by Zoie Alexiou
The World Health Organisation (WHO) has recently published an advocacy document in attempt to quantify the cost and socio-economic impact of falsified and substandard medicines in low- and middle-income countries (link). The report provides a first estimate of the magnitude of the problem, and shows compelling outcomes regarding the dangers of poor-quality medicines. Below you find the key considerations related to detection, impact and prevention.
Estimating prevalence and socioeconomic impact
The literature review focuses on economic impact and aggregates data from 100 papers reporting on 48,218 medicine samples, tested in 88 countries. Of those samples, two out of three were commonly prescribed antibiotics and antimalarials, drugs that reach vulnerable populations in vast quantities through public and private supply chains. The aggregated observed failure rate for the samples tested is approximately 10.5%. This percentage represents an estimated US$30.5 billion expenditure on substandard and falsified medical products by developing countries. The authors state that: ‘Obtaining accurate estimates on failure rates from the available literature is hindered by large variations in sample size, sampling strategies and analytical techniques’. Data collected in this study shows that advanced tests (i.e. HPLC), generate on average higher observed failure rates than field tests. However, when financial and technical resources are limited, in-field methods such as packaging analysis or suitcase labs are still useful for pass/fail screening.
How do the observed failure rates impact public health?
To translate the observed failure rates into public health considerations, the WHO requested development of two impact models. The University of Edinburgh modelled the impact of treatment with falsified or substandard antibiotics on mortality in childhood pneumonia. Pneumonia is one of the main causes of under-five child mortality globally. They estimate the number of excess deaths in the WHO African Region associated with a 1% increase in substandard medicine prevalence to be 1,997. This number increases to 5,527 excess deaths when medicines are present that have no active component at all. These distressing numbers are avoidable child deaths, that can be halted by strengthening control systems in high risk regions.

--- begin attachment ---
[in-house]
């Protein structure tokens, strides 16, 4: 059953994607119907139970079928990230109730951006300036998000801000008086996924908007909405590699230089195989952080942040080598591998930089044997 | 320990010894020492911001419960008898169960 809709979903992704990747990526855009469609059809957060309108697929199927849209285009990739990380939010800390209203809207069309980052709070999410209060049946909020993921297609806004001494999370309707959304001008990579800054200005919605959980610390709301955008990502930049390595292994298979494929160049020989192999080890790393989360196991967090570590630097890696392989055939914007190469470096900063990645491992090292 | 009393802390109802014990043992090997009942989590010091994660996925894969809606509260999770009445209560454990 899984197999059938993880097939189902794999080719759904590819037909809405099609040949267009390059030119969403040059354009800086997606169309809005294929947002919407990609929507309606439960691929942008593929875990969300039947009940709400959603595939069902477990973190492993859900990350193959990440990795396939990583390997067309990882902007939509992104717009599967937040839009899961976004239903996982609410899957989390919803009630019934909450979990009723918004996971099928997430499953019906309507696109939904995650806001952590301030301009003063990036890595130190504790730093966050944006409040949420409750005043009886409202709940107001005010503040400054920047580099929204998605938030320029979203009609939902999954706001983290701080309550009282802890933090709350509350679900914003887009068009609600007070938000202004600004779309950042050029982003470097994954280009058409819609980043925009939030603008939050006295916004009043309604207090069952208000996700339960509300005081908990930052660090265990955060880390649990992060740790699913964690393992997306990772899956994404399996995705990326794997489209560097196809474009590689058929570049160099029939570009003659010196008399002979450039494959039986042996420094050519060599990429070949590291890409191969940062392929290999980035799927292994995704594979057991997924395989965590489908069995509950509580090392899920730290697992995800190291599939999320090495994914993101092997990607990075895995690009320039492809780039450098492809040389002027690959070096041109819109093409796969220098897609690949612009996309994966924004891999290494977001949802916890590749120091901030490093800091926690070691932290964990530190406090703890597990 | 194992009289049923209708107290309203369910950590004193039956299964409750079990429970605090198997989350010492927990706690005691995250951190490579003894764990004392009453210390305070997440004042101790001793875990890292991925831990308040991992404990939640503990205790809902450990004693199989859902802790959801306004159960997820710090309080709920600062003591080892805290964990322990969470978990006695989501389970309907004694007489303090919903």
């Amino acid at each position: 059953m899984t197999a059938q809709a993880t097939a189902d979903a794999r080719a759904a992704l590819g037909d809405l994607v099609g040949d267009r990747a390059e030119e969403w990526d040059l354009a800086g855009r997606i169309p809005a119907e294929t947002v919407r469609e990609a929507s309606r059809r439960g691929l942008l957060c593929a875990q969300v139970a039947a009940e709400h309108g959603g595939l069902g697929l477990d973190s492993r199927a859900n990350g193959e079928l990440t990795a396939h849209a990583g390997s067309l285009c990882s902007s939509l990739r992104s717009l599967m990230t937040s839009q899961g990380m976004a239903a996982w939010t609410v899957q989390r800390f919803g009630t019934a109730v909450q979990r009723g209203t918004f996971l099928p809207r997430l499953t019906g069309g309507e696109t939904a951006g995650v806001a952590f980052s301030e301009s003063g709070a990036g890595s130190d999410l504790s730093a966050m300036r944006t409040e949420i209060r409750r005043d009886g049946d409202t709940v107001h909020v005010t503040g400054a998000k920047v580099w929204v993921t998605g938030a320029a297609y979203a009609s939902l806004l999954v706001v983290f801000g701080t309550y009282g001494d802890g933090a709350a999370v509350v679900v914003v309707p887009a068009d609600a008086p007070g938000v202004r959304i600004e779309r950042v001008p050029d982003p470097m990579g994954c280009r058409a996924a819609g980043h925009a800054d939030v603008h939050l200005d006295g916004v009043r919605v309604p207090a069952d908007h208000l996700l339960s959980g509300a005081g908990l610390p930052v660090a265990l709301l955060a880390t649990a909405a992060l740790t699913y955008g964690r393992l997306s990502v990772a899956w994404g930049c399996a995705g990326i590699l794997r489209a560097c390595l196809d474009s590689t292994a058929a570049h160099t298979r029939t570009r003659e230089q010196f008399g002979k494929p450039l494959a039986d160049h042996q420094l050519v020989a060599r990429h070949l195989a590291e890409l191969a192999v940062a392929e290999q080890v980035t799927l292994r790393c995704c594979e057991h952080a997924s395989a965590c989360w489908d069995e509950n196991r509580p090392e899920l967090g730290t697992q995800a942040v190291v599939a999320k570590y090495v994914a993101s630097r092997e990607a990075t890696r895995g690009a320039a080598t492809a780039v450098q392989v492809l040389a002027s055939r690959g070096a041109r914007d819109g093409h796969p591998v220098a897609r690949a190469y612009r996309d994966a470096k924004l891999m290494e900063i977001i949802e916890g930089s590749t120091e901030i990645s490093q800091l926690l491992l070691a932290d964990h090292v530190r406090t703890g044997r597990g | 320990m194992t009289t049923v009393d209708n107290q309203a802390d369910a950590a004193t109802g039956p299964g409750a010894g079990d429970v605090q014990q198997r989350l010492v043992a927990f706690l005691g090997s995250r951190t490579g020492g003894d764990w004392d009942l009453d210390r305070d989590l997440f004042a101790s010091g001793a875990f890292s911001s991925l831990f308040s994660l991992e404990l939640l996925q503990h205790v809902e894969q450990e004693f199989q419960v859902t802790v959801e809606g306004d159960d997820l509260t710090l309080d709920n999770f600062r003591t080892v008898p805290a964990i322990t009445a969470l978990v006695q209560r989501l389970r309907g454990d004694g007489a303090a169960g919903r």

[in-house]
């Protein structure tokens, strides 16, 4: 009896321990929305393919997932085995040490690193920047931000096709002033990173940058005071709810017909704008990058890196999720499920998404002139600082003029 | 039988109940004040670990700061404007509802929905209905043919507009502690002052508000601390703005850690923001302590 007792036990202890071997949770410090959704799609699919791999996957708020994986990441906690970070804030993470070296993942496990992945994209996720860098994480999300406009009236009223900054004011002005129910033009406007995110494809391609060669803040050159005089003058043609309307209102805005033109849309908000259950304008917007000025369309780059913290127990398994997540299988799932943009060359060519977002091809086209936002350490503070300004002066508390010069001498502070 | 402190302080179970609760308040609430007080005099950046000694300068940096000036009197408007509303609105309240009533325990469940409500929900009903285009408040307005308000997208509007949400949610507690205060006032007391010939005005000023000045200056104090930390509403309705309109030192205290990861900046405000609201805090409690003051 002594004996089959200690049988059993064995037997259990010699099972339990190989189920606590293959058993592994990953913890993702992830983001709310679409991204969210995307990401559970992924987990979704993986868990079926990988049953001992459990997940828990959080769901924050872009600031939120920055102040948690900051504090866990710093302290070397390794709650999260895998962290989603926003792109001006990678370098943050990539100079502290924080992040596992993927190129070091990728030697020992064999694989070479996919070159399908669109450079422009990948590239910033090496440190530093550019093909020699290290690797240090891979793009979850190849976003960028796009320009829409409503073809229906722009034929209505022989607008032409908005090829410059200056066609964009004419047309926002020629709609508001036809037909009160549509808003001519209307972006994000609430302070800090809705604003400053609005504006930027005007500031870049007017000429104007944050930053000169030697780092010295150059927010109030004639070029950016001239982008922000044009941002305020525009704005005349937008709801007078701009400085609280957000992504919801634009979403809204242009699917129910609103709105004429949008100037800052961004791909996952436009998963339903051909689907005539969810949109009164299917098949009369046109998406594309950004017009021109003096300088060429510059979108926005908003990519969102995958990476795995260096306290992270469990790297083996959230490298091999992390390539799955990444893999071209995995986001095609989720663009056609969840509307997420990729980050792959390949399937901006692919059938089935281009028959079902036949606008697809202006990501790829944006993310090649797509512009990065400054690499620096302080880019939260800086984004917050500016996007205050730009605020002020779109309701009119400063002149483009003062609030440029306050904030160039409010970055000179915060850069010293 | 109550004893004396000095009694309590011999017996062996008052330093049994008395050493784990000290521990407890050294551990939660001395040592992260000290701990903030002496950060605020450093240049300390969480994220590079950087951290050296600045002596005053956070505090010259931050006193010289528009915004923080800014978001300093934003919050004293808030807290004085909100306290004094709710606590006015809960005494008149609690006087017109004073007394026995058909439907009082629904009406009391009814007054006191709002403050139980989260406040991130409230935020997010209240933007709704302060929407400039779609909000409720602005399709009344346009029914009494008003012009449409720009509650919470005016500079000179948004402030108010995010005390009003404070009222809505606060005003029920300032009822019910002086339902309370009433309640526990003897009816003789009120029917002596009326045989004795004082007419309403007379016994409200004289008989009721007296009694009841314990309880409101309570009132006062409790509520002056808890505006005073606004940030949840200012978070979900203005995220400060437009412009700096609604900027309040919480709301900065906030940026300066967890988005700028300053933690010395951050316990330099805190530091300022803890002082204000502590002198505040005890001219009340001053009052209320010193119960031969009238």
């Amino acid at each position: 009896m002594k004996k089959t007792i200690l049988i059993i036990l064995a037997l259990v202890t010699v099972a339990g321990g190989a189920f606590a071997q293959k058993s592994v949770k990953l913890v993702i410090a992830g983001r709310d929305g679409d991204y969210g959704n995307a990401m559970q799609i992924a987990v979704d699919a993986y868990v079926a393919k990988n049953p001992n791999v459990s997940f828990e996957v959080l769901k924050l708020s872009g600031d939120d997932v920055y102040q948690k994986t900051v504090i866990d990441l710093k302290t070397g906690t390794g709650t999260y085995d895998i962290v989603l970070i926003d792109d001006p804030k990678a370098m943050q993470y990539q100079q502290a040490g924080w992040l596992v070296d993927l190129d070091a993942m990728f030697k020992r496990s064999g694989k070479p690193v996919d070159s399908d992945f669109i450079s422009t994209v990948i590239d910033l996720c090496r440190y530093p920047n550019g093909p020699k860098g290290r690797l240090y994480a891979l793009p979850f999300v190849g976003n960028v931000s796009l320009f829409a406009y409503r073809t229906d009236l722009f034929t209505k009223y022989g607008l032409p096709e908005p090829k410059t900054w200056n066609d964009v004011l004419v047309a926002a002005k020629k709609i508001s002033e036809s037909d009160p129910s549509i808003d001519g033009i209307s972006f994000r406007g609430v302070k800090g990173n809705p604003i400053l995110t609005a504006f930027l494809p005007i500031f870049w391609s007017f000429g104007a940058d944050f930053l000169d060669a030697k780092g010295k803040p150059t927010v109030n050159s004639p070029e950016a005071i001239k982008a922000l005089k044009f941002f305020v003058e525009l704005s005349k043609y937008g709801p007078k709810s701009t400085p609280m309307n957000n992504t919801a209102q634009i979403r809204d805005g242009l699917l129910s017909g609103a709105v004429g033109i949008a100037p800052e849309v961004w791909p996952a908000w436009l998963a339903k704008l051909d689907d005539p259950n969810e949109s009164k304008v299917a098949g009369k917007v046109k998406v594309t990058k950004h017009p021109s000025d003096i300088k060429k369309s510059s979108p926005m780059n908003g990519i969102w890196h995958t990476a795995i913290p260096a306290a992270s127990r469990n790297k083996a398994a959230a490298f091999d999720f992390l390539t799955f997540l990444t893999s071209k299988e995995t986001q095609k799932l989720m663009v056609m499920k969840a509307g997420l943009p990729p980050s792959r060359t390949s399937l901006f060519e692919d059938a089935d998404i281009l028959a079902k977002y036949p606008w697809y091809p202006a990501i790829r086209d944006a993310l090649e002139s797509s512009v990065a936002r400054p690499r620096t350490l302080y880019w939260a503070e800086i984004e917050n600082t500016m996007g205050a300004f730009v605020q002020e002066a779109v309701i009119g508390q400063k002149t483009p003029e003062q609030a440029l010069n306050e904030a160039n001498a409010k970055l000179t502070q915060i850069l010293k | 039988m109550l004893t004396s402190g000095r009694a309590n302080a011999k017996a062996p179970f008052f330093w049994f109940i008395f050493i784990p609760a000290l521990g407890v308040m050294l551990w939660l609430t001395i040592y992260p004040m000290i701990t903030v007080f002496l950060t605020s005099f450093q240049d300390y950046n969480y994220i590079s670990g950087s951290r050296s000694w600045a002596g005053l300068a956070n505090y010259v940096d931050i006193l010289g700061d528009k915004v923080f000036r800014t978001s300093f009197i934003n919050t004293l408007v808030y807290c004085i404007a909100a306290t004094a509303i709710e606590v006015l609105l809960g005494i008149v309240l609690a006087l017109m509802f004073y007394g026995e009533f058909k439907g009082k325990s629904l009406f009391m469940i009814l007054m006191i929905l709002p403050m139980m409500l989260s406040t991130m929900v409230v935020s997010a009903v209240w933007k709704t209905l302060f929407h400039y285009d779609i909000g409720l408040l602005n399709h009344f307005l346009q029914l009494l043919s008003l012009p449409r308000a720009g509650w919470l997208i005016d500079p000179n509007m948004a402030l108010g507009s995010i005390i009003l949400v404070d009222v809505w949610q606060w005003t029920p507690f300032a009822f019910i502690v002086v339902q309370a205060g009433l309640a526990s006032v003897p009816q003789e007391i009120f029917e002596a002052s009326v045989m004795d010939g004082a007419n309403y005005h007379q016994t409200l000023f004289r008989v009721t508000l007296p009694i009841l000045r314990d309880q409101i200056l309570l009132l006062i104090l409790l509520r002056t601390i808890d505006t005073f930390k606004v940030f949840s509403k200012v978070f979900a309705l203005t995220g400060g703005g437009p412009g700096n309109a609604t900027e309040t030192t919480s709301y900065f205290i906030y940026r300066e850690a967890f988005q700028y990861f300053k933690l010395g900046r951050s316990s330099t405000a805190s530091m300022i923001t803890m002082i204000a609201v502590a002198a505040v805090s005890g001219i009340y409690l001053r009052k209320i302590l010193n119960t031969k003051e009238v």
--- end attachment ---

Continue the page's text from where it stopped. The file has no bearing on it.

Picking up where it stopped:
The London School of Hygiene and Tropical Medicine modeled the number of excess deaths, disability-adjusted life years and additional treatment costs due to substandard antimalarial treatments in sub-Saharan Africa. With an estimated 216 million cases of malaria yearly, of which 90% occurred in the sub-Saharan Africa region, the burden on the public health system is enormous. Their model, that benchmarks the effectiveness of treatment with substandard antimalarials against treatment with antimalarials containing sufficient API levels, attributes 2.1 – 4.9 % of the total malaria deaths in the region to substandard or falsified antimalarial products. Both models are likely to under-represent the true health impact of these products, as complex factors like antimicrobial resistance, adverse drug events and loss of trust in health care systems are not taken into account.
What global response is needed?
Given the degree of uncertainty, results presented above should be considered tentative and illustrative only. To give a more accurate picture, the WHO emphasizes the need for better reporting systems and information sharing; systematic collection of disaggregated data by product type, geographical location and level of active ingredient; and the need for analytical technologies that enable high volume testing in low resource settings. Falsified and substandard medicines are an unacceptable threat to our public health systems, hitting the weakest communities the hardest and causing a cycle of poor health and poverty. The recent growth of e-commerce creates additional opportunities for falsified medicines to be introduced into our global supply chains. This report is a call for action to mobilize governments, the pharmaceutical industry, scientist and all other stakeholders to develop systems to secure access to safe medicines.
WHO: A study on the public health and socioeconomic impact of substandard and falsified medical products, http://www.who.int/medicines/regulation/ssffc/publications/se-study-sf/en/, 2017
WHO: World Malaria Report 2016: http://www.who.int/malaria/publications/world-malaria-report-2016/report/en/, 2016